Source apportionment of mine pollution in watersheds: An introduction to the tracer dilution and synoptic sampling approach
Patrick Byrne, Liverpool John Moores University, UK
1 day on Sunday (2021-07-11)
Need for the workshop. Pollution from abandoned and active mines is recognised as a major cause of failure to achieve water quality objectives around the world. As such, identification and remediation of mine pollution sources is one of the major challenges facing environmental managers. Developed by the U.S. Geological Survey, the tracer dilution and synoptic sampling approach has been used extensively in the USA to inform remediation under the Abandoned Mine Lands Initiative. The approach provides streamflow estimates across a watershed by measuring the dilution of a conservative tracer injected into the stream. Combined with synchronous (or synoptic) water quality measurements, the approach provides spatially detailed assessments of pollutant loads and sources for remediation decision-making.
Target audience. The target audience for this workshop includes practitioners and researchers who are interested in understanding the sources and impacts of mine pollution in watersheds. Specifically, the workshop will appeal to those interested in locating sources of mine pollution and quantifying the relative importance of different sources at the watershed-scale. Professionals who might be interested in this workshop include hydrologists, hydrogeologists, water quality scientists, ecologists, environmental engineers, and mine site remediation and rehabilitation scientists.
Outline. The workshop will follow the format of previous successful knowledge exchange workshops delivered to UK practitioners and scientists as part of a UK research council (NERC) funded project. The programme will run from (approximately) 0900 to 1600 and include five sessions: an introduction (0900-0930), three technical sessions (0930-1530), and a final discussion (1530-1600). Each of the three technical sessions will include a 30 minute presentation followed by a 60 minute practical activity. The sessions topics are: ‘Preparing for a tracer dilution experiment’, Executing a tracer dilution experiment’ and ‘Analysis and communication of tracer dilution data’.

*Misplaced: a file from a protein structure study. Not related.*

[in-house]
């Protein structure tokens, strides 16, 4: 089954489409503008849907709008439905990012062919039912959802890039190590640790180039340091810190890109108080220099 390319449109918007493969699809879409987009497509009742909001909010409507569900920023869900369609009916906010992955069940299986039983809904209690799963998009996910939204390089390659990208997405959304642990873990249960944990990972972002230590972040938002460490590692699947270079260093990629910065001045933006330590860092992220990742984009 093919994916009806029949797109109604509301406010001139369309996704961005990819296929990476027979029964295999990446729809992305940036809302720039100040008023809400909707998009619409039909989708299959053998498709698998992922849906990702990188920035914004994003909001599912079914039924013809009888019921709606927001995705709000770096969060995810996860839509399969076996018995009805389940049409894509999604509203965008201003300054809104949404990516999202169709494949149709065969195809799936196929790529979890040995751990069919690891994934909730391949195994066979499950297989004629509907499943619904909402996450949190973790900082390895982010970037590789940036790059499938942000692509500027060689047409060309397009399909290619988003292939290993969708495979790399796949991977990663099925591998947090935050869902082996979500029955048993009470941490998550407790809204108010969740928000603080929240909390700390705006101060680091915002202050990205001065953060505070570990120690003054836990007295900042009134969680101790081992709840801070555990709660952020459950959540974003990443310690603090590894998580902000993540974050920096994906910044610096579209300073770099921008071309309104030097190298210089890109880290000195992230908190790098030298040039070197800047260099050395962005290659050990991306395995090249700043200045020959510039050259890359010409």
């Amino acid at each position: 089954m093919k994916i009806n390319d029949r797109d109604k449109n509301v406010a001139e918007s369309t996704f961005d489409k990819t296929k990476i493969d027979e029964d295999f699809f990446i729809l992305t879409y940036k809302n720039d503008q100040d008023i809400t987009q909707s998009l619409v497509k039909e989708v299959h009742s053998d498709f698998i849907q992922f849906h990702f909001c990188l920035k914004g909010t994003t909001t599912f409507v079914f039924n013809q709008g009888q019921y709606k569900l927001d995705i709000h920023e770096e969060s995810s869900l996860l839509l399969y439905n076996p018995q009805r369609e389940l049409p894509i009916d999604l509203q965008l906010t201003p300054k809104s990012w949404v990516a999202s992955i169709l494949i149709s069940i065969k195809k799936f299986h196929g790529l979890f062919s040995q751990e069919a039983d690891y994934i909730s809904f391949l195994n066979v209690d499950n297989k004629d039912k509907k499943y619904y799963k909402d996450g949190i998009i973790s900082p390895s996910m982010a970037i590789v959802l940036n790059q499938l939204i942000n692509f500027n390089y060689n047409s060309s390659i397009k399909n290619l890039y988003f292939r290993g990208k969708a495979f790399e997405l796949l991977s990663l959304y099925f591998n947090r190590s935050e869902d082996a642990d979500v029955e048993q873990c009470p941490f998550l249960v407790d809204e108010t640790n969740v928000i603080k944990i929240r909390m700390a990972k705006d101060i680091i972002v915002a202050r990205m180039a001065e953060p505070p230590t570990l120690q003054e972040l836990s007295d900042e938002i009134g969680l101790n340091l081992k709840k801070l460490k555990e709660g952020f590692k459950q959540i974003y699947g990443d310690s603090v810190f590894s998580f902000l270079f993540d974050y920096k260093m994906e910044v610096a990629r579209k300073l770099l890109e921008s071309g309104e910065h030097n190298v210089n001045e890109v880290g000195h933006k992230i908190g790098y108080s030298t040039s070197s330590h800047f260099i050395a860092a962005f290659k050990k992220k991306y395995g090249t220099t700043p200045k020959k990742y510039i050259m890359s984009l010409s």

Outcomes and benefits. The overall aim of the workshop is to build the capacity of environmental managers, scientists and engineers to monitor and remediate mine pollution in watersheds. At the end of the workshop, participants will be able to: (i) design a tracer dilution and synoptic sampling experiment; (ii) understand how to conduct a tracer dilution experiment; (iii) perform a mine pollution source apportionment analysis; and (iv) evaluate potential water quality improvements from hypothetical remediation scenarios.
This workshop will benefit practitioners and researchers interested in understanding and mitigating the impacts of mine pollution in the environment. Environmental managers and remediation scientists in particular will benefit from understanding how to locate and discern the relative importance of different mine pollution sources across a watershed, and to evaluate the benefits of remedial alternatives.
Materials. The technical sessions outlined above will be structured around a case study of the Nant Cwmnewyddion stream in central Wales. The publication can be accessed here. For each of the three technical sessions, workshop participants will receive an excel spreadsheet containing case study data and a handout with instructions on how to perform different analyses. Participants will receive all of the presentation slides in pdf format.